Tehran's leadership should bear in mind that for Trump, a deal seems to be "horrible" unless it is proposed by his administration. Only then can it be deemed "fair" if not "great." By making his willingness for a phone call clear, President Trump is laying the groundwork for an attempt, through his bipolar style of negotiations, at an agreement bearing his signature, instead of those of the previous US administration and the other world powers. As Trump stated when he exited the Joint Comprehensive Plan Of Action, better known as the Iran deal, in May 2018, he seeks "to negotiate a new deal."

Trump Denies Iran Threat, Then Revives It in Muddled Response

Trump Denies Iran Threat, Then Revives It in Muddled Response President Donald Trump rejected a report that his administration is planning for war with Iran, but then warned he’d send “a hell of a lot more” than 120,000 troops to the Middle East in the event of hostilities. “I think it’s fake news, OK?” Trump told reporters outside the White House on Tuesday after he was asked about a New York Times report that plans envision sending 120,000 U.S. troops to fight the Islamic Republic. “Now would I do that? Absolutely,” Trump then added. “But I have not planned for that. If we did that, we’d send a hell of a lot more troops than that.

President Trump addressed the nation from the White House on Tuesday to announce the decision, which will isolate the United States from its The president called the nuclear agreement a “horrible one-sided deal that should have never, ever been made.”CreditCreditDoug Mills/The New York Times.

IRAN - German tourists speak of journey to Iran - Продолжительность: 6:14 PressTV 48 860 просмотров. Iran made Metro Wagon manufacturer, Tehran province سازنده واگن مترو تهران ايران - Продолжительность: 2:48 Persian_boy 7 866 просмотров.

Trump marked one year since unilaterally pulling out of the JCPOA by designating the Islamic Revolutionary Guard Corps (IRGC) as a foreign terrorist organization, revoking waivers granted to major importers of Iranian oil and gas like China and India, and imposing stiffer sanctions upon Tehran's export of iron, steel, aluminum and copper. Having upped the pressure on Iran's leadership by further constraining their geopolitical reach and economic survival, Trump then extended his offer to negotiate in person. Speaking with reporters at the White House on May 9, President Trump suggested: "I'd like to see them (Iran's leaders) call me. ... What they should be doing is calling me up, sitting down; we can make a deal, a fair deal."

US National Security Adviser John Bolton and Secretary of State Michael Pompeo have extensive requirements for any settlement. They seek to plug shortcomings in the Iran deal including limited verification of declared nuclear plants and materials, lack of access to suspected nuclear weapons development sites, the small window of time before nuclear activities can resume, and no curbs on nuclear weapons delivery systems. They emphasize Tehran must comply fully with the Non-Proliferation Treaty by no longer sharing nuclear technology. Another major concern is Iran's missiles, which can reach across the Middle East to parts of Europe and Asia and need to be rolled back. Finally, they recognize that Iran's regional expansionism not only unsettles America's allies like Israel and Saudi Arabia, but spurs instability and autocracy.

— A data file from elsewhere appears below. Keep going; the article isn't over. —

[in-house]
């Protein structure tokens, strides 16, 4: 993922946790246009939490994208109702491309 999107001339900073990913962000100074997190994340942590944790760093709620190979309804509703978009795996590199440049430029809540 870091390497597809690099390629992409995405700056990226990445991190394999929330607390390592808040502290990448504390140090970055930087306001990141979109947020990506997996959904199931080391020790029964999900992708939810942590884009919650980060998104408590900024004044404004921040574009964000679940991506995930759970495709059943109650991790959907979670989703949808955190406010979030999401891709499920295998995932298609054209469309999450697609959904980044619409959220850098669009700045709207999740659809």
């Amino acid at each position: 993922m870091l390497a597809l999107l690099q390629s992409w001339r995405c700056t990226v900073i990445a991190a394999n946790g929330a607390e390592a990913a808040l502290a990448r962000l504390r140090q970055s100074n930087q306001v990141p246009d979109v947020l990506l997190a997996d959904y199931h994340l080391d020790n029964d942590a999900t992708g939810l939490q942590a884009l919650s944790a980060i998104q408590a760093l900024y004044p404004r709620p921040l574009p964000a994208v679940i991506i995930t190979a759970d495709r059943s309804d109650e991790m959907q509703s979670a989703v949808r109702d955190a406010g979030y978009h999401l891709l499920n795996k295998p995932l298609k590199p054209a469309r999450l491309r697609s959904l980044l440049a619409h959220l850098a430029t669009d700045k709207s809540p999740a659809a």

U.S. has heard nothing from Iran on overtures for talks - official

U.S. has heard nothing from Iran on overtures for talks - official The United States is "sitting by the phone" but has heard no message yet from Iran that it is willing to accept President Donald Trump's overtures for direct talks, a senior Trump administration official said on Friday. "We think they should de-escalate and come to negotiations," the official, who declined to be identified, told a small group of reporters. Trump has urged Iran's leadership to hold talks over its nuclear program and regional influence amid rising tensions between the two countries that has fanned fears of armed conflict after the United States deployed an aircraft carrier group to the region.

John Bolton is leading you into a needless war with Iran , President Trump . There are better ways to deal Dear President Trump : Give Peace (and/or Trump Tower Tehran) a Chance. By Eric Levitz. Republicans have expressed anxiety about the do-over election, which was called after state officials

Both President Trump and Prime Minister Netanyahu oppose the Iranian nuclear deal negotiated by the Obama administration. However, in recent weeks, President Trump has backed off on his absolute criticism of the Iran deal, since the Islamic regime has not technically violated the one-sided

President Trump, while acknowledging the concerns of his appointees and often echoing their fierce words, has stressed a narrower focus. His goal, clearly stated in October 2017, is "to ensure that Iran never, and I mean never, acquires a nuclear weapon." This position was reiterated when Trump spoke to reporters. "We just don't want them to have nuclear weapons. Not too much to ask," Trump said. The US president has even decried as "fake news" reports that his officials plan to deploy large numbers of American troops to the Middle East to counter Iran.